Not all of the service users have been from the immediate area. “We’ve had people come up from Sherborne, Blandford and the local villages including Shaftesbury. Some walk, some drive. Others will come with a family member because they are distressed and the need that additional support. We’ve also had people arrive with the Police or the Ambulance Service.”
I asked Vicky how her team cope when they receive a distressed and vocal visitor, but another front room user needs a tranquil environment. “We are lucky that we have two rooms, the main open room and a smaller room by the front door, which allows us to sit with people who are really distressed in a safe environment, away from others,” Vicky replied.
Vicky and her team must ask their visitors to leave at the end of the session hours. “There’s only been one occasion where we have had somebody here until 11.10pm because they were quite distressed, and we needed to make sure that they were okay go home and that they were safe. Most people understand that we have opening hours. We have the option of sending them to The Retreat in Dorchester and Bournemouth.”
Dealing with these sometimes-intense situations does impact on Vicky. She says she can’t go to sleep immediately after her shift. “The reason we close at 10.45pm is so we can have a debrief between the staff who are here to make sure that everybody is okay before they leave. I normally go home, have a cup of tea and reflect on the evening, trying to process everything before I go to sleep,” Vicky said.
Vicky can rely on support from volunteers like Hannah, who assists with the drop-in service on Friday evenings and with a mindfulness colouring session on Sundays. “I wanted to help people, using my caring and sensitivity skills to find ways to deal with problems,” said Hannah, who has some experience within this field. “I’ve worked within mental health before. I represent Hope, sometimes at events. I’ve done youth work before and that has brought up challenges similar to the crisis drop in. That was with younger people but it’s the same sort of thing. They are going through something which is quite difficult.”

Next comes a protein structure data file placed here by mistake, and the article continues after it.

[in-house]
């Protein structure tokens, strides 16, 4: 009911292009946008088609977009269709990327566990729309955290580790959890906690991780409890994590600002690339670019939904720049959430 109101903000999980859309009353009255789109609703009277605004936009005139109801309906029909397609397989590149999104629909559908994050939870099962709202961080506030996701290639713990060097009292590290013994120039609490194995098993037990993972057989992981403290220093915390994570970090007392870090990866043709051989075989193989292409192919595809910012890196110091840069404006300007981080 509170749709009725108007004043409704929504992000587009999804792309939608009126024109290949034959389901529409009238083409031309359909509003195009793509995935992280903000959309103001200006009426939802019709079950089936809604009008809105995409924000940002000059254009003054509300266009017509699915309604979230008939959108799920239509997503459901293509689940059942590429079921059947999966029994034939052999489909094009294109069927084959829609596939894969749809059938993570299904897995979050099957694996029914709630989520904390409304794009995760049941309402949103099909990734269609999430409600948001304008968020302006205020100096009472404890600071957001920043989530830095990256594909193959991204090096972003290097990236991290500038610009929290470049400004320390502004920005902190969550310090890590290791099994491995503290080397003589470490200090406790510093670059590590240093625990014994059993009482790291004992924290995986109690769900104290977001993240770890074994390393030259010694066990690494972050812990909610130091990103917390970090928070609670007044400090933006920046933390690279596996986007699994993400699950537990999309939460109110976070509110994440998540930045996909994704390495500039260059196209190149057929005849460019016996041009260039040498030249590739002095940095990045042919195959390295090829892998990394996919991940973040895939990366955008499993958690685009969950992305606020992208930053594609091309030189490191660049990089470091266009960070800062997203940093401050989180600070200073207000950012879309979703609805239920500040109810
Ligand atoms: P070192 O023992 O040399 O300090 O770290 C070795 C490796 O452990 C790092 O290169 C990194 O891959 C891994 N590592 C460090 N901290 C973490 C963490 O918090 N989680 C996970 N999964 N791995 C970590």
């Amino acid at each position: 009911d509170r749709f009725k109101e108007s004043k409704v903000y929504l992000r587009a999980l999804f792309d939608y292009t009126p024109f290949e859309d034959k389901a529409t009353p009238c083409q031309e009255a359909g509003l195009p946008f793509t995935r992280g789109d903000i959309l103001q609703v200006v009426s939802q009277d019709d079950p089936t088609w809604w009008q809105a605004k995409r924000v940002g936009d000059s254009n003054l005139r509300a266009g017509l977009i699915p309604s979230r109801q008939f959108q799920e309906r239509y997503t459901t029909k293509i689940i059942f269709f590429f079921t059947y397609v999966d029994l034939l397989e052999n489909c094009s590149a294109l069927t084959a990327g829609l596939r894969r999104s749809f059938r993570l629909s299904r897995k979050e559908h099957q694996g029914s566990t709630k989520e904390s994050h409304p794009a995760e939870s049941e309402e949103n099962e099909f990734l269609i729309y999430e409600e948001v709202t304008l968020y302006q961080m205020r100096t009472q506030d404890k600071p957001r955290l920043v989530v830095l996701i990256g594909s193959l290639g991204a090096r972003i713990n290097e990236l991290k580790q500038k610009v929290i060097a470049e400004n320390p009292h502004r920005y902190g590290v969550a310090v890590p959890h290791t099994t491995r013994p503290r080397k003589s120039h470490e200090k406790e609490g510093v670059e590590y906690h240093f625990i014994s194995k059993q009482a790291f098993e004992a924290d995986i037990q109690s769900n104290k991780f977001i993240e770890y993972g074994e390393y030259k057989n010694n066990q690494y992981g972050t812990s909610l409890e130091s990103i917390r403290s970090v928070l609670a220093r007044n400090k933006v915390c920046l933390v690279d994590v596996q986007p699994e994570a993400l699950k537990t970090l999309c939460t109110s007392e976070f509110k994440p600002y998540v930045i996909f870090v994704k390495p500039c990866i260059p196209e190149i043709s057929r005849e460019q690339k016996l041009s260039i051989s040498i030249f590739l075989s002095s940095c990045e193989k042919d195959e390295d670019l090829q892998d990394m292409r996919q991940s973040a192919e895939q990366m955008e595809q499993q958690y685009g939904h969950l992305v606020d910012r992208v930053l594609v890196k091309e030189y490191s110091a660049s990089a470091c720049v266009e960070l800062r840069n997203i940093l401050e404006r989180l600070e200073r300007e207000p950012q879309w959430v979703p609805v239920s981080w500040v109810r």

Working with people from different backgrounds and age groups doesn’t faze Hannah. “I’m here to greet them, to talk things through and perhaps play a game with them. I’m here to make them feel like they have some support,” she said.
The provision of rural mental health services comes down to money. There is cash committed to the community front rooms until 2021. Stuart says the NHS will gauge this project’s success by assessing whether it reduces the strain on hospitals. “We are looking for the community front rooms to reduce the number of people who need to be taken to A&E or places like that,” he said, adding that the Ambulance and Police Services will be consulted.
“There’s obviously an option to extend this post but we will review how and where we are in three years’ time,” said Stuart. “This is a new venture within Dorset, having three community front rooms. We will review progress on this over time and see how demand and capacity develops. At the moment it’s an unknown.”
But volunteer Hannah can already see that this Shaftesbury project is proving valuable. “It’s making a change with someone’s life, which is really important, I think, for the community,” she said.
And Vicky, who works with service users four days a week, understands how crucial face-to-face contact, especially during the hours of darkness, can be. “It’s giving people support where there hasn’t been any before, over the weekend and in the evenings. People who are leaving appear to be ‘in a better space’ than when they came in. We’re here to help them, to listen and to make plans with them,” Vicky said.